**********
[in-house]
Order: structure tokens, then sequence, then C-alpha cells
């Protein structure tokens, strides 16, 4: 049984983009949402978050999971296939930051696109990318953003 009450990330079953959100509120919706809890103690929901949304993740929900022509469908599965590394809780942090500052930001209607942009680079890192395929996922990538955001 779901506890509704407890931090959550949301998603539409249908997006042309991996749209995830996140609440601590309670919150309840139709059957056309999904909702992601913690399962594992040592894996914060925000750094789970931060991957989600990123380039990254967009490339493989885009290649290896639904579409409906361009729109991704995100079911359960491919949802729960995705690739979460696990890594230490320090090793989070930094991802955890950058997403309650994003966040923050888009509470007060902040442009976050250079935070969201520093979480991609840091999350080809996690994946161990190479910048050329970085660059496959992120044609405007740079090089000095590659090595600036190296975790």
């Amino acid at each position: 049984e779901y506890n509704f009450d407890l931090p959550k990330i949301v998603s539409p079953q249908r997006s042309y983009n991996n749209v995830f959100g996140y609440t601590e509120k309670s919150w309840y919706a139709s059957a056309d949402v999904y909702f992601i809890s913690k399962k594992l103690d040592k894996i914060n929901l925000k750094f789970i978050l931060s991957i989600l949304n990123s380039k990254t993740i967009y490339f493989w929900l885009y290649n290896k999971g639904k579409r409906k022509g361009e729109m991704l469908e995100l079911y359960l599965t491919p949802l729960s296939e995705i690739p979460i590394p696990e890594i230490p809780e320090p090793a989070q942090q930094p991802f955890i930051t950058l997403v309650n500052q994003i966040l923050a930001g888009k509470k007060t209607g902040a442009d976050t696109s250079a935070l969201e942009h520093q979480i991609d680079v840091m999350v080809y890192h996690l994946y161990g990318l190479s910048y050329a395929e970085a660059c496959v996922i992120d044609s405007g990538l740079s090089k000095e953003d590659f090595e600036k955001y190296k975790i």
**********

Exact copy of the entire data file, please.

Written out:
[in-house]
Order: structure tokens, then sequence, then C-alpha cells
């Protein structure tokens, strides 16, 4: 049984983009949402978050999971296939930051696109990318953003 009450990330079953959100509120919706809890103690929901949304993740929900022509469908599965590394809780942090500052930001209607942009680079890192395929996922990538955001 779901506890509704407890931090959550949301998603539409249908997006042309991996749209995830996140609440601590309670919150309840139709059957056309999904909702992601913690399962594992040592894996914060925000750094789970931060991957989600990123380039990254967009490339493989885009290649290896639904579409409906361009729109991704995100079911359960491919949802729960995705690739979460696990890594230490320090090793989070930094991802955890950058997403309650994003966040923050888009509470007060902040442009976050250079935070969201520093979480991609840091999350080809996690994946161990190479910048050329970085660059496959992120044609405007740079090089000095590659090595600036190296975790």
């Amino acid at each position: 049984e779901y506890n509704f009450d407890l931090p959550k990330i949301v998603s539409p079953q249908r997006s042309y983009n991996n749209v995830f959100g996140y609440t601590e509120k309670s919150w309840y919706a139709s059957a056309d949402v999904y909702f992601i809890s913690k399962k594992l103690d040592k894996i914060n929901l925000k750094f789970i978050l931060s991957i989600l949304n990123s380039k990254t993740i967009y490339f493989w929900l885009y290649n290896k999971g639904k579409r409906k022509g361009e729109m991704l469908e995100l079911y359960l599965t491919p949802l729960s296939e995705i690739p979460i590394p696990e890594i230490p809780e320090p090793a989070q942090q930094p991802f955890i930051t950058l997403v309650n500052q994003i966040l923050a930001g888009k509470k007060t209607g902040a442009d976050t696109s250079a935070l969201e942009h520093q979480i991609d680079v840091m999350v080809y890192h996690l994946y161990g990318l190479s910048y050329a395929e970085a660059c496959v996922i992120d044609s405007g990538l740079s090089k000095e953003d590659f090595e600036k955001y190296k975790i």